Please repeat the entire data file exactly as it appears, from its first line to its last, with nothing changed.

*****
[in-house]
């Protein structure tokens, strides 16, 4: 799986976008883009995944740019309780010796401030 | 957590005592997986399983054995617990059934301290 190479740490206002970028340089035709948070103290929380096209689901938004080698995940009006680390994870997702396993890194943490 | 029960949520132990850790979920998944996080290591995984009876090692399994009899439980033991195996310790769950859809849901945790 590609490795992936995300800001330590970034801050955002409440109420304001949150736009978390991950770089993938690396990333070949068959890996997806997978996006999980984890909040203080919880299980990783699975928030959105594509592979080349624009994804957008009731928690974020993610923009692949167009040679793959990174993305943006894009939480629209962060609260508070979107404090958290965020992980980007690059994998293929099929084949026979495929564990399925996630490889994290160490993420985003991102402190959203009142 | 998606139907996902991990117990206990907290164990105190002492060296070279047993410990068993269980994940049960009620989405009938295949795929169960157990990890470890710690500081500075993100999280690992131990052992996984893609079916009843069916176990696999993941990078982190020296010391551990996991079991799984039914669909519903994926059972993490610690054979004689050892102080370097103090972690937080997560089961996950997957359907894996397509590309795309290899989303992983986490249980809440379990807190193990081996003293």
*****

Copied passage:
[in-house]
């Protein structure tokens, strides 16, 4: 799986976008883009995944740019309780010796401030 | 957590005592997986399983054995617990059934301290 190479740490206002970028340089035709948070103290929380096209689901938004080698995940009006680390994870997702396993890194943490 | 029960949520132990850790979920998944996080290591995984009876090692399994009899439980033991195996310790769950859809849901945790 590609490795992936995300800001330590970034801050955002409440109420304001949150736009978390991950770089993938690396990333070949068959890996997806997978996006999980984890909040203080919880299980990783699975928030959105594509592979080349624009994804957008009731928690974020993610923009692949167009040679793959990174993305943006894009939480629209962060609260508070979107404090958290965020992980980007690059994998293929099929084949026979495929564990399925996630490889994290160490993420985003991102402190959203009142 | 998606139907996902991990117990206990907290164990105190002492060296070279047993410990068993269980994940049960009620989405009938295949795929169960157990990890470890710690500081500075993100999280690992131990052992996984893609079916009843069916176990696999993941990078982190020296010391551990996991079991799984039914669909519903994926059972993490610690054979004689050892102080370097103090972690937080997560089961996950997957359907894996397509590309795309290899989303992983986490249980809440379990807190193990081996003293």